“Are you kidding me? Don’t you see how much of prick you are?!
“There is nothing more offensive than coming into contact with something more intelligent than ourselves!”
He seemed to read my mood and said, “And besides look at you! Have you ever taken a look at yourself? You’re intellectually arrogant! You’re not even out of college and you think you are the world’s greatest painter! Your middleclass background forces you to believe that the world owes you something and that you’re destined for great things! Individually you believe that all you’ve got to do is get into the gears of the social machine and work a bit harder than the rest and – Bingo – success is yours! And on the unexamined other hand, if these treasures are not offered to you then there will be hell to pay! Your greatest fear is that you won’t be a success and that you’ll be nobody. And for the social beings that we are there is nothing worse than being a nobody. You can’t carry all of your arrogant self into an engineered conscious experience. In order to engineer a conscious experience you have to reduce yourself to nothing. You have to disappear quietly with no announcements, with no one noticing and come back in the same manner –without searching for the accolades, the trophies, the recognition of success from a social standpoint. Titles represent finite games with definitive beginings and endings. The infinite game is equal to all others because there are no beginings and endings.
“When you witnessed the Neanderthal, all of that, your entire upbringing was threatened by witnessing the existence of something more intelligent than yourself! Remember? It was only when you saw into his eyes that you became offended.”
“I, . . . But, . . . I mean, . . . how can I be offended by my own imagination!?”
He laughed aloud obviously enjoying the debate and said waving his hand, “Lets just say, at least for now, that the supreme intelligence that must exist out there somewhere challenges us to be more than what we believe we are. The realm of the imagination is the ground for meeting those challenges. If you can’t even get in there then your are deeply occupied by the same thing everybody else is yourself! "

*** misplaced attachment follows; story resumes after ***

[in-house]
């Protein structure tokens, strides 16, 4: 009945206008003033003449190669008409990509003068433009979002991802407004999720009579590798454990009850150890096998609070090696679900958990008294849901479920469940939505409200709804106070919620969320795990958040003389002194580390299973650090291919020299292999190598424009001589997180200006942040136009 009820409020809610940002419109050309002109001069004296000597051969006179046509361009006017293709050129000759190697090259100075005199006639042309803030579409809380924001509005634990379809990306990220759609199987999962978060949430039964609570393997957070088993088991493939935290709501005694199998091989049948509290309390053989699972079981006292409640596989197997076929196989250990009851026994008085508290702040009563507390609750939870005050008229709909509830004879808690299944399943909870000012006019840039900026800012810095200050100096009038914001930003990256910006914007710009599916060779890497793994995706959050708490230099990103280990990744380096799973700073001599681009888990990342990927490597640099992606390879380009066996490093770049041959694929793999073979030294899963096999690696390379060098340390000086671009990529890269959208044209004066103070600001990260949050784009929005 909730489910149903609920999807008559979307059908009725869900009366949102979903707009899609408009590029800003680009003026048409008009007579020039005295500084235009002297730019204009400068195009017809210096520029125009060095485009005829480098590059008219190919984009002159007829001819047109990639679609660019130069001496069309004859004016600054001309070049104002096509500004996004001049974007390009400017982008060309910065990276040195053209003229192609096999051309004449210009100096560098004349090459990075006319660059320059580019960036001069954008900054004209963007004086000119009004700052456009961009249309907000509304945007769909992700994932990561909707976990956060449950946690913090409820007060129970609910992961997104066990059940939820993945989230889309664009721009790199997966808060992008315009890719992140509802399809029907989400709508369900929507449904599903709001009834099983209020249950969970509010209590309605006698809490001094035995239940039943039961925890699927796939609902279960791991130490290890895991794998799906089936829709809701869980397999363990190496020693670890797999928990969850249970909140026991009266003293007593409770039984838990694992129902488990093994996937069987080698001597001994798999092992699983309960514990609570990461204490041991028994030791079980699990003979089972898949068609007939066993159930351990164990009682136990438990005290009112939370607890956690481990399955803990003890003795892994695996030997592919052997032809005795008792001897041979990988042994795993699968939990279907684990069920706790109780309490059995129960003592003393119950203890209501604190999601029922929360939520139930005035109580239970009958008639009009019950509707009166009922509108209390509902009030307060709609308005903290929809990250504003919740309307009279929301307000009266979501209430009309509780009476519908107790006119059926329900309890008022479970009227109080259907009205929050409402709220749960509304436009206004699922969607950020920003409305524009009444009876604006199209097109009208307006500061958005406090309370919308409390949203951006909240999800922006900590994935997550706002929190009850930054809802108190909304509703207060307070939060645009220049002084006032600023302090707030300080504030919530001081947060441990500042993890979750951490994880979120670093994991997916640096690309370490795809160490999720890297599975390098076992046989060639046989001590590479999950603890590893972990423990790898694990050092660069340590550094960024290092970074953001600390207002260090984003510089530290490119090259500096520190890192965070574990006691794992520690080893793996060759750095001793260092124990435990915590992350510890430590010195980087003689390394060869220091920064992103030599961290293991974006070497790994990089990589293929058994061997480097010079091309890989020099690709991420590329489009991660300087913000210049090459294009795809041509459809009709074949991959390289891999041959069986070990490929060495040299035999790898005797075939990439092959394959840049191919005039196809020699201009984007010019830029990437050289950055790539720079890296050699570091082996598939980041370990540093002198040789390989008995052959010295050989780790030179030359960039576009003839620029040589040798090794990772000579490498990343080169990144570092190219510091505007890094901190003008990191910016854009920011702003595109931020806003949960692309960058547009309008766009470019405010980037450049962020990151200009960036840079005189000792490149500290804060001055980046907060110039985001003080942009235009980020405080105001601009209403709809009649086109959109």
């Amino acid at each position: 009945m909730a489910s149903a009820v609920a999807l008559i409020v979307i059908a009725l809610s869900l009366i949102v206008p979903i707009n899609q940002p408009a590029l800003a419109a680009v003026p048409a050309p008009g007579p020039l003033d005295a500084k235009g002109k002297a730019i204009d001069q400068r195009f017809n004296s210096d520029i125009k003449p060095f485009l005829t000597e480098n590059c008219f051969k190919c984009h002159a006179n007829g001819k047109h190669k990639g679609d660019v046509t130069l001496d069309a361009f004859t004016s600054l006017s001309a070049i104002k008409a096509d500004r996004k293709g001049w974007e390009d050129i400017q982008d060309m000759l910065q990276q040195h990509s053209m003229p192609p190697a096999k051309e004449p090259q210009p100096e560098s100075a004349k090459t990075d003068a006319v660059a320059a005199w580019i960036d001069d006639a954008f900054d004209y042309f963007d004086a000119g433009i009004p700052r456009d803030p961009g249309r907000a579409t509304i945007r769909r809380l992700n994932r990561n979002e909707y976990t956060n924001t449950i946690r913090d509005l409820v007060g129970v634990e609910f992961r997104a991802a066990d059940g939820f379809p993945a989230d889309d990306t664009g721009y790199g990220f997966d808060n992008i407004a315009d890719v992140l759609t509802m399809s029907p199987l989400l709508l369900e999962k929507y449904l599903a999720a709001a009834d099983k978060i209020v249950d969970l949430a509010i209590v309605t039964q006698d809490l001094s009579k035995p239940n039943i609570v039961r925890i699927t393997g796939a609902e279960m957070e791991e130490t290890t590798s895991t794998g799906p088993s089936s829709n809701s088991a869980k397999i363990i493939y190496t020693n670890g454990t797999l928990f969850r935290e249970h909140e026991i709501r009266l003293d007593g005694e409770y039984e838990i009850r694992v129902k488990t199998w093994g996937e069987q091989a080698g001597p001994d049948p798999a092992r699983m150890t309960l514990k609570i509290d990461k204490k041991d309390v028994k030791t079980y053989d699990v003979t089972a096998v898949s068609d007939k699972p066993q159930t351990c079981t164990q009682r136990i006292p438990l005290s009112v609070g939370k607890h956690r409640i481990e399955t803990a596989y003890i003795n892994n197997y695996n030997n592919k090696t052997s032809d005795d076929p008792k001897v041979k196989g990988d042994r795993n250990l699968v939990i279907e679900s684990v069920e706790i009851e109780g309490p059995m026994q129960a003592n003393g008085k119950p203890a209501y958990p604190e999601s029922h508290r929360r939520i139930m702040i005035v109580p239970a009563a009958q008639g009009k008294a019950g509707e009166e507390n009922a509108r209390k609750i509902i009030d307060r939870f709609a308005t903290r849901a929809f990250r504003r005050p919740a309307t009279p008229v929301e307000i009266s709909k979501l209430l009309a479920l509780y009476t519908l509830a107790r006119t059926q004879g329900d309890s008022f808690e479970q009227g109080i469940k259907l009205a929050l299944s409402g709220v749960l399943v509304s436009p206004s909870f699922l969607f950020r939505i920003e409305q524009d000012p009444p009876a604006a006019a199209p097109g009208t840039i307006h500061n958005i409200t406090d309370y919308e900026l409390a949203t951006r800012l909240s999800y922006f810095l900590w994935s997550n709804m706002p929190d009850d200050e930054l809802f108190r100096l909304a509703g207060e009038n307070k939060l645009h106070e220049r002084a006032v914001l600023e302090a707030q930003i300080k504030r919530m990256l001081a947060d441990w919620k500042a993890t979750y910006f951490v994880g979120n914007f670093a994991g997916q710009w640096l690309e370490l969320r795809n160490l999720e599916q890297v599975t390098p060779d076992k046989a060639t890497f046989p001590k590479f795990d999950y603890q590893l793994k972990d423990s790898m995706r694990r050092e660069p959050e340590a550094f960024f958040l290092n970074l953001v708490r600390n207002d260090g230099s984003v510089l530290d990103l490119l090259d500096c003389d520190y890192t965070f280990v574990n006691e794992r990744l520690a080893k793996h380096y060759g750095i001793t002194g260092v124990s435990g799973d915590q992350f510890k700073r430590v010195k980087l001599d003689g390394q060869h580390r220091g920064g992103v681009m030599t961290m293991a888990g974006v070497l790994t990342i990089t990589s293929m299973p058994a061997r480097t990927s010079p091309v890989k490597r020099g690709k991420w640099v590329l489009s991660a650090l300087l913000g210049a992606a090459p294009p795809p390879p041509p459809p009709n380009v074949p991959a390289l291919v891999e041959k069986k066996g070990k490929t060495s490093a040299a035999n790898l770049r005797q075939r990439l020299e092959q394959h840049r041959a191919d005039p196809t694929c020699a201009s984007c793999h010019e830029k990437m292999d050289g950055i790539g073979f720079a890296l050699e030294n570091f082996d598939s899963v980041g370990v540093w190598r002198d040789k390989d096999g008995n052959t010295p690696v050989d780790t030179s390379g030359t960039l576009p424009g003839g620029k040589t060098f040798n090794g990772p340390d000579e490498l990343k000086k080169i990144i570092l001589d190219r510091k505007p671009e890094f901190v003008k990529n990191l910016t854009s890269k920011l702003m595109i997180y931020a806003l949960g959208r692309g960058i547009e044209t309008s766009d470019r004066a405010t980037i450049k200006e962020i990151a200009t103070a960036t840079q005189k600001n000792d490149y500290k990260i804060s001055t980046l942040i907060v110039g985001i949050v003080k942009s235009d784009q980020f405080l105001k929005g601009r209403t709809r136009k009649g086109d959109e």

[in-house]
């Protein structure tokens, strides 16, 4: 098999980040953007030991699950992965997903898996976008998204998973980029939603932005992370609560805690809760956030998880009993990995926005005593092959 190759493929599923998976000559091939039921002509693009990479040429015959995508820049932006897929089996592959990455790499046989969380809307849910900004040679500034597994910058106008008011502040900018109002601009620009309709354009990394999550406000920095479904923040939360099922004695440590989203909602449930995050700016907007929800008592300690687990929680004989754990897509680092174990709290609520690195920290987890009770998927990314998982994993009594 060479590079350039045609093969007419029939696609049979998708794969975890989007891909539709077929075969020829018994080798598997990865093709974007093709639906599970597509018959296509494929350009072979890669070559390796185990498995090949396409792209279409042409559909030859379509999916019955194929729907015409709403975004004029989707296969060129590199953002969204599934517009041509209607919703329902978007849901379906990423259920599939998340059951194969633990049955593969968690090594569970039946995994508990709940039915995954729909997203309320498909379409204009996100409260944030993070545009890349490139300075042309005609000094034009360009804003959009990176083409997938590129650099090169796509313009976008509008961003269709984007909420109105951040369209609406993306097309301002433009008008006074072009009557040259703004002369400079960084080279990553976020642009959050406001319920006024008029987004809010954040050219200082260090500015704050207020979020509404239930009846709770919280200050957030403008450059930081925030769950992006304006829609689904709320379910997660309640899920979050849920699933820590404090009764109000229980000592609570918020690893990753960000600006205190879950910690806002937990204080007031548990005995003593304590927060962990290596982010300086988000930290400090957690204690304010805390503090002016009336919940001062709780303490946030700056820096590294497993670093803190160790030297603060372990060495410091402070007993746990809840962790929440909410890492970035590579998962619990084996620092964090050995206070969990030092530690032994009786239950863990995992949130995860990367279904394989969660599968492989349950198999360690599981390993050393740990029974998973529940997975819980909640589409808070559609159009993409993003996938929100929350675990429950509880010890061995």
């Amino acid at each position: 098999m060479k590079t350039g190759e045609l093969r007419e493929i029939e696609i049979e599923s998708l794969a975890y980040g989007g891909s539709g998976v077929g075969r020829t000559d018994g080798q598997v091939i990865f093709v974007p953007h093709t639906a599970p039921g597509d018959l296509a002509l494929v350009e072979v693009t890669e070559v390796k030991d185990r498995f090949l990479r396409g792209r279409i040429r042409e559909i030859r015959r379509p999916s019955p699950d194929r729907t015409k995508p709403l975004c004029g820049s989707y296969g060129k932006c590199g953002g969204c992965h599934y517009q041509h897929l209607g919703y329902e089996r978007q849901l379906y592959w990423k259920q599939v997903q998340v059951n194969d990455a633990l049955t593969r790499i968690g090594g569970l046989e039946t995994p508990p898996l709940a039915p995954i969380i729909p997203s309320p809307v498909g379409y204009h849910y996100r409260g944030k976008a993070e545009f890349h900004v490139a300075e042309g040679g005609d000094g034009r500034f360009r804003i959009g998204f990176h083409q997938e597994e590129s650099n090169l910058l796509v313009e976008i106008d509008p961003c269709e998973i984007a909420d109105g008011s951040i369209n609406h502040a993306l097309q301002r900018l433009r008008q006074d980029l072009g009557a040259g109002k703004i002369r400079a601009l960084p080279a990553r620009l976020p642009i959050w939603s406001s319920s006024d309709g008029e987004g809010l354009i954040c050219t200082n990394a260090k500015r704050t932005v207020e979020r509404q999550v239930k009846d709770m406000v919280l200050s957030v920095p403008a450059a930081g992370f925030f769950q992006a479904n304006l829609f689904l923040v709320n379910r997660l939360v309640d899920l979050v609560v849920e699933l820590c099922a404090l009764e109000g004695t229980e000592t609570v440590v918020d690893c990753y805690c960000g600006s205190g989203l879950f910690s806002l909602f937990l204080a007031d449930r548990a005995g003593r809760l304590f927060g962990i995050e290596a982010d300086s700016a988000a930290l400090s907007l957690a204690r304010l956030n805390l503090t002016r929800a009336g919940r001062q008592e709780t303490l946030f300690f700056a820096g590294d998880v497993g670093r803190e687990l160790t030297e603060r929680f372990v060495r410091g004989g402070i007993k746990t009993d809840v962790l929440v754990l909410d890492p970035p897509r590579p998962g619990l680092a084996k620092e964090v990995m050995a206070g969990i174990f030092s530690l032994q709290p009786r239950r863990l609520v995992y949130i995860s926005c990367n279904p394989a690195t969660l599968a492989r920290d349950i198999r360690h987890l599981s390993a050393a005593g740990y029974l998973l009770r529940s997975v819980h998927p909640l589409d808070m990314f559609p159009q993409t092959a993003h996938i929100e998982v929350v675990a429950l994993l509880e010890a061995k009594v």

“Hmmph.” I grimaced.
“I urge you to take a good hard look at yourself. Perhaps this is the only way you’ll be able to acquire enough abstract sense data to produce an awareness of the atoms in your body. I would recommend that you say good-bye to everyone you’ve every truly cared for or loved. Make a list of the people you’ve truly felt affection or love for and go back through each encounter with that single person. For instance, your mother, every night before you go to bed sit up straight and say goodbye to her in a good loud voice. Say it like you’ll never see her again. Then using your list, go back through every single encounter you’ve had with her. Start from the preseant and go back to your most important teenage moments. The ones you remember most! Breathe in the scene while moving your head to the left or to the right. Visualize all the details of the scene – where the chair is, where the windows are, the color of the light, the time of day. Get every perceptual detail and then exhale every perceptual detail. But do this as if it were you’re last act on this earth only that way will those perceptual details be imbued with enough power to be turned back again into what they were originally; abstract sensory information. Then focus on the emotions in the scene blow out the emotions you don’t want to keep. Breathe in and hold dear the affection, the love, the amount of time and attention your mother gave you. Keep those and whatever else you find as your own. Do this with each person on your list.
“I cannot tell you or warn you enough that there is no weaker a moment for the person who intends to engineer a conscious experience than the moment after one has collected abstract sensory information with this breath. Because in one moment, you have retrieved, veritably, and pardon my french but – shit loads of abstract sensory data, depending upon how closely you remember what the five senses perceived in those past moments. You have to choose then and there how you want to use that immense amount of abstract sensory data. And then you have to intentionally act in a practical manner to turn that abstract data into imaginary sensory data. By that I mean that after you’ve reviewed the scenes, toss pennies into a jar, do a disciplined action with which you can focus your intention to ‘be aware of the atoms in your body.’ Or better yet, let me show you moves that strengthen the flexibility of the body and strengthen it. The unification of your body and mind can be enhanced by doing simple disciplined movements."